Few people expect their workplace benefits to be a casualty of the culture wars, but in Washington, D.C., the battle over same-sex marriage hit local employees of Catholic Charities square in the pocketbook.
Last December, the District passed a law recognizing same-sex marriage and requiring any organization that has contracts with the city to provide equal spousal benefits to employees regardless of a spouse’s gender. D.C. Catholic Charities, which has extensive contracts with the city to provide social services, argued that it could not offer benefits to same-sex spouses because doing so would violate Catholic teaching on marriage. To avoid that contradiction, it eliminated all spousal benefits for new employees and for current employees who have not elected to cover their spouses. The change became effective after a single day’s notice to the organization’s approximately 850 employees.
In other words, for the sake of “defending marriage,” Catholic Charities has made it harder on its own employees who are or plan to get married. It has also taken the cheap way out: As it hires new employees with this reduced benefits package, it stands to improve its bottom line. Time will tell if Catholic Charities will pass those savings on to employees to supplement their slim social-service salaries.
While the decision may have upheld the church’s teaching on marriage, the spirit of Catholic social teaching about fairness to workers got thrown under the bus. The Catholic labor priests of the 20th century would no doubt have objected to Washington Archbishop Donald Wuerl’s bald statement to The Washington Post that “employers have the right to frame compensation packages.” Even more unfortunate is the precedent that the Washington archdiocese sets for the future, since it is unlikely that Wuerl will be the last archbishop to find himself in the same bind between church teaching on marriage and political reality.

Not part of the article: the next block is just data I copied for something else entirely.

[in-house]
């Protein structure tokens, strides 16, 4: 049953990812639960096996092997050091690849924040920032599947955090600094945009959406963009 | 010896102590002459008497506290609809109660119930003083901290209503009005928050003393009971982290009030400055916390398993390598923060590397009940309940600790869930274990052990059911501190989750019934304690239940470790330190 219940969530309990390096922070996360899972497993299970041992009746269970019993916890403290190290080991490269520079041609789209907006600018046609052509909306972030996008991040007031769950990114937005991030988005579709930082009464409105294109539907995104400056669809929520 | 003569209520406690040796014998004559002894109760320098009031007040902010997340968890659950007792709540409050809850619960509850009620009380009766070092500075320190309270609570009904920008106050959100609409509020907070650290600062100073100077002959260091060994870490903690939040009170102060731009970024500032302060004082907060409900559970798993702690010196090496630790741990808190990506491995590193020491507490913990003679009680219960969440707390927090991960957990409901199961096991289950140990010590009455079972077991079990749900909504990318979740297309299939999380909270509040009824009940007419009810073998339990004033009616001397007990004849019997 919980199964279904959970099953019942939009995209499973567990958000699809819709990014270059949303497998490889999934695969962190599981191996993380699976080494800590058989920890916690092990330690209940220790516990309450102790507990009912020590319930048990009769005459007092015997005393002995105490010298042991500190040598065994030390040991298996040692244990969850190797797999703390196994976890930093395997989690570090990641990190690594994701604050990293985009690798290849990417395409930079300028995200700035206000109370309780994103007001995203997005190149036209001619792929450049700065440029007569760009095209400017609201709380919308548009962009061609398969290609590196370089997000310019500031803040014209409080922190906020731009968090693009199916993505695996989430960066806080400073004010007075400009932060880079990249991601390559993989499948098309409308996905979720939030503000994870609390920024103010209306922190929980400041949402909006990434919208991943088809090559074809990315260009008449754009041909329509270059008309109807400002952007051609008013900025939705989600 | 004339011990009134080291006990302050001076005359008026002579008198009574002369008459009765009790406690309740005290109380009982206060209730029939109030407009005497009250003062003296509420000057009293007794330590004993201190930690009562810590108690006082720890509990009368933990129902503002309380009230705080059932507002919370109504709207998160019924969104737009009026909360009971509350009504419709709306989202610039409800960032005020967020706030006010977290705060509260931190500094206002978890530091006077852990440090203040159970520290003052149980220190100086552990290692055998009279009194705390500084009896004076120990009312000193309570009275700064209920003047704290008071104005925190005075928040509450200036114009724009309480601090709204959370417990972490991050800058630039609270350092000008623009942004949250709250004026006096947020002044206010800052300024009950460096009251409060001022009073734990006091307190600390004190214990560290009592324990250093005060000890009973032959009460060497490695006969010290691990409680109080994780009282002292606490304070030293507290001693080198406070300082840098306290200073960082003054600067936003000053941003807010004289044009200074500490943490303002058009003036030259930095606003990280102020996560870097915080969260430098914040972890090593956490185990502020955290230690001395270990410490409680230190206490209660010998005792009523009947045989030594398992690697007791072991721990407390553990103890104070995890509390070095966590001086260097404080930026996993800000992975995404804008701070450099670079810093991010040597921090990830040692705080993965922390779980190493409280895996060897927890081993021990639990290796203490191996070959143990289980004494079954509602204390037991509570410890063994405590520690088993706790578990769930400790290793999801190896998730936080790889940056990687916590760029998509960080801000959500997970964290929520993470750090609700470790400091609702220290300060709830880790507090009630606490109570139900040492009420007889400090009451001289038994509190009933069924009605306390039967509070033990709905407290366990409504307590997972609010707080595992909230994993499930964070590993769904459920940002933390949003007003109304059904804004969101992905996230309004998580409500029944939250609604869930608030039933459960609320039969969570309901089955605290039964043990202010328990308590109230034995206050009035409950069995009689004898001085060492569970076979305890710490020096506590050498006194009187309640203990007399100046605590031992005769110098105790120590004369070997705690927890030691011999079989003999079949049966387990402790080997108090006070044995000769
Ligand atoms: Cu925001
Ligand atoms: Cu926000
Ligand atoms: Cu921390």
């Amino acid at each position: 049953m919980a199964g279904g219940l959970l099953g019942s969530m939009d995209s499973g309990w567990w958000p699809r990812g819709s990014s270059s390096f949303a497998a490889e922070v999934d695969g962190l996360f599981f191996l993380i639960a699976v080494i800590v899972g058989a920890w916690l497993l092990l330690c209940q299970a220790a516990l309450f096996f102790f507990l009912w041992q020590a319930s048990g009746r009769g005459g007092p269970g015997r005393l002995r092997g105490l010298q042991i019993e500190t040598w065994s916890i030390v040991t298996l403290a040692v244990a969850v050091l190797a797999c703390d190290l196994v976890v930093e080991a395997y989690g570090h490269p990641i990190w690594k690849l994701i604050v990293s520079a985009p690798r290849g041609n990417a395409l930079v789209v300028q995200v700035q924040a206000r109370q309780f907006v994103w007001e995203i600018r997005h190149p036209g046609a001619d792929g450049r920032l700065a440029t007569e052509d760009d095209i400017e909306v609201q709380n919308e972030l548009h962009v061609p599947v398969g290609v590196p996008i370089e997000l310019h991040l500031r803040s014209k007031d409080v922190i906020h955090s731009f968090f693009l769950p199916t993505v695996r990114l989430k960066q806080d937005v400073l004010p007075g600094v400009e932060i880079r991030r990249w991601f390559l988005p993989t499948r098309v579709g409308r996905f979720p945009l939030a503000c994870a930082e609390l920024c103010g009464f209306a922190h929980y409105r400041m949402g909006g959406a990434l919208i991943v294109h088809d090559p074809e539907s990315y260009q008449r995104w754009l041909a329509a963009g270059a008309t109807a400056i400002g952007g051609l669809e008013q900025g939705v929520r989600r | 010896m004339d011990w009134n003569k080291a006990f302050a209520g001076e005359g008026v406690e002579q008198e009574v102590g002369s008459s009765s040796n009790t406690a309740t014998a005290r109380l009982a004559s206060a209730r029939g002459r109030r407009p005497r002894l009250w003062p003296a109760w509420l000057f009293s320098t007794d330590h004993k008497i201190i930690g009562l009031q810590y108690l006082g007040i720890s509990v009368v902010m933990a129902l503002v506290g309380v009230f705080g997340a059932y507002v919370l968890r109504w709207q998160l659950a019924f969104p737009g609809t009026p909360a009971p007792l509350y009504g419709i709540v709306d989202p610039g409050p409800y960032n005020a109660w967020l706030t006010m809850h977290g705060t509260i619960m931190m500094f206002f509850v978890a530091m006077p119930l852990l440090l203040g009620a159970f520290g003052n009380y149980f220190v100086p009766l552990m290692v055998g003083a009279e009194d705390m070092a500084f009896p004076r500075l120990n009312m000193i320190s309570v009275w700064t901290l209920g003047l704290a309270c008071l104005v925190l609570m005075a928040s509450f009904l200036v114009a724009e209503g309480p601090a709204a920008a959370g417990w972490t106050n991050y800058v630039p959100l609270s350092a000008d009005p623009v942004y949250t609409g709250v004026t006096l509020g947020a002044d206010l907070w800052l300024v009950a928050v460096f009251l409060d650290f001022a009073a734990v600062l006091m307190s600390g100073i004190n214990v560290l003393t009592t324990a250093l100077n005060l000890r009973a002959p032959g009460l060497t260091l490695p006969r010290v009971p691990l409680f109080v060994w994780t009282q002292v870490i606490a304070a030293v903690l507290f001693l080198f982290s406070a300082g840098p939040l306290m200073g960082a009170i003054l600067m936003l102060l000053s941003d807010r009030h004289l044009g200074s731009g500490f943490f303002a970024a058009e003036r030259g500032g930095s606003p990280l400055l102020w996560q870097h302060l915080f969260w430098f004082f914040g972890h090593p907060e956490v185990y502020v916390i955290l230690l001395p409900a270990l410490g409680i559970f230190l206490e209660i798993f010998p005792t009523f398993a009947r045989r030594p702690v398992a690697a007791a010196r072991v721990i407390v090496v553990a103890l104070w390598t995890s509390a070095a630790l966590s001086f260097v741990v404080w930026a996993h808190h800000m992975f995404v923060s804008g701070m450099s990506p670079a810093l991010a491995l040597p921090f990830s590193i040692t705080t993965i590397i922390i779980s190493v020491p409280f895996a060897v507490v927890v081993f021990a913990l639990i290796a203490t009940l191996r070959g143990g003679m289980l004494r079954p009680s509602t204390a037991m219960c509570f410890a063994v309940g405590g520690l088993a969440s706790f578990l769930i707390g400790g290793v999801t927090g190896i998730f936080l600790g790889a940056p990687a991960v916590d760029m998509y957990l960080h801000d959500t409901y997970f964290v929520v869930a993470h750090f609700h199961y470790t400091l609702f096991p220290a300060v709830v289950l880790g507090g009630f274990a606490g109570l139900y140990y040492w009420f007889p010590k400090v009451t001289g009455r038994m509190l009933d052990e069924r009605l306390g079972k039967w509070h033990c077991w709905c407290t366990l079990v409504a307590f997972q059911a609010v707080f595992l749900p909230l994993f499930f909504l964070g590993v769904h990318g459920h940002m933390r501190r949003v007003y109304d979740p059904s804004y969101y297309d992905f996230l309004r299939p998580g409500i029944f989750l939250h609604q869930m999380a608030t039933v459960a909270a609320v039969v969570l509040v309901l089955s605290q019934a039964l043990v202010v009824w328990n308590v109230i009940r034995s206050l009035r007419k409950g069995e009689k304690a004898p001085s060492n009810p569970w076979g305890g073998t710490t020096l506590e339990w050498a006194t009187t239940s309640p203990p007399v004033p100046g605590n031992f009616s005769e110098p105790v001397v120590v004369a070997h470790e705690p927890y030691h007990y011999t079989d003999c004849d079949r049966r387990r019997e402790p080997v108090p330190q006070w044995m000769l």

Situations like this call for creativity, not retrenchment; a promising solution is modeled by the Archdiocese of San Francisco. That city’s board of supervisors began requiring groups with city contracts to provide equal benefits in 1997. Rather than take the easy way out, then-Archbishop William Levada expanded employee benefits, allowing employees to cover any other legally domiciled adult member of a household—a sibling, parent, or domestic partner.
Defending his position to the likely-suspicious readership of the conservative ecumenical journal First Things, Levada wrote: “We have achieved a notable success by shifting the debate so that what was intended by proponents of the legislation as a requirement that all employers accept an equality of status between domestic partnership and marriage has now become a situation where employers can expand health care benefits, while not being forced to recognize that marriage and domestic partnership are equivalent.” That reasoning hardly hurt now-Cardinal Levada’s ecclesiastical career; he currently heads the Congregation for the Doctrine of the Faith in Rome.
The debate around legal recognition of same-sex relationships has changed dramatically since 1997, but it is clear that its trajectory is leading to greater and greater acceptance. Society in many places is showing a willingness to be more generous to same-sex couples by extending to them the benefits and duties of civil marriage. The Roman Catholic Church and other religious groups who oppose this development have two basic options if they want to continue their social-service partnerships with the state. They can either adopt the D.C. response—and, in effect, become as parsimonious as any corporate employer—or, like San Francisco, they can do civil society one better by being even more generous, widening the circle of protection that benefits such as health insurance offer.
Given the deteriorating and uncompromising tone of the debate, one wonders if Catholic institutions in the future will have the courage to follow San Francisco’s lead.
Bryan Cones is managing editor of U.S. Catholic magazine in Chicago.